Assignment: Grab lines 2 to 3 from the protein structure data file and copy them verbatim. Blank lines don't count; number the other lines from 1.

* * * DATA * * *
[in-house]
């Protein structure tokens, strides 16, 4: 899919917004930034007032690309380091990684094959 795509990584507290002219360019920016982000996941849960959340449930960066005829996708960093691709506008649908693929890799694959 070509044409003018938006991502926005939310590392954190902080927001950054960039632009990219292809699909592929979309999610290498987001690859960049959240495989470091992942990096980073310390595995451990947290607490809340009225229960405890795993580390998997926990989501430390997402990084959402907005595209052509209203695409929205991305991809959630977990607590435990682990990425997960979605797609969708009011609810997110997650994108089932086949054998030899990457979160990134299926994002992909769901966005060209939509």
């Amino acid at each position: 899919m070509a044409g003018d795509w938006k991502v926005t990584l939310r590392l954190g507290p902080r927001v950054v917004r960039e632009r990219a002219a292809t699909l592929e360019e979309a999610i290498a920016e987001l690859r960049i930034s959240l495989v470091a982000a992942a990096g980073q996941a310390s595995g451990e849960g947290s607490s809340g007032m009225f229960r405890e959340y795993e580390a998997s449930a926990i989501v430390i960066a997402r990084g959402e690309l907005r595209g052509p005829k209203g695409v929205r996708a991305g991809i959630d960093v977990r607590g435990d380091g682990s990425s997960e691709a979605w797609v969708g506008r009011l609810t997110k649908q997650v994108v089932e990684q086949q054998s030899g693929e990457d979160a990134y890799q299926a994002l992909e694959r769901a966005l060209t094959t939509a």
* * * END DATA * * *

């Protein structure tokens, strides 16, 4: 899919917004930034007032690309380091990684094959 795509990584507290002219360019920016982000996941849960959340449930960066005829996708960093691709506008649908693929890799694959 070509044409003018938006991502926005939310590392954190902080927001950054960039632009990219292809699909592929979309999610290498987001690859960049959240495989470091992942990096980073310390595995451990947290607490809340009225229960405890795993580390998997926990989501430390997402990084959402907005595209052509209203695409929205991305991809959630977990607590435990682990990425997960979605797609969708009011609810997110997650994108089932086949054998030899990457979160990134299926994002992909769901966005060209939509």
């Amino acid at each position: 899919m070509a044409g003018d795509w938006k991502v926005t990584l939310r590392l954190g507290p902080r927001v950054v917004r960039e632009r990219a002219a292809t699909l592929e360019e979309a999610i290498a920016e987001l690859r960049i930034s959240l495989v470091a982000a992942a990096g980073q996941a310390s595995g451990e849960g947290s607490s809340g007032m009225f229960r405890e959340y795993e580390a998997s449930a926990i989501v430390i960066a997402r990084g959402e690309l907005r595209g052509p005829k209203g695409v929205r996708a991305g991809i959630d960093v977990r607590g435990d380091g682990s990425s997960e691709a979605w797609v969708g506008r009011l609810t997110k649908q997650v994108v089932e990684q086949q054998s030899g693929e990457d979160a990134y890799q299926a994002l992909e694959r769901a966005l060209t094959t939509a």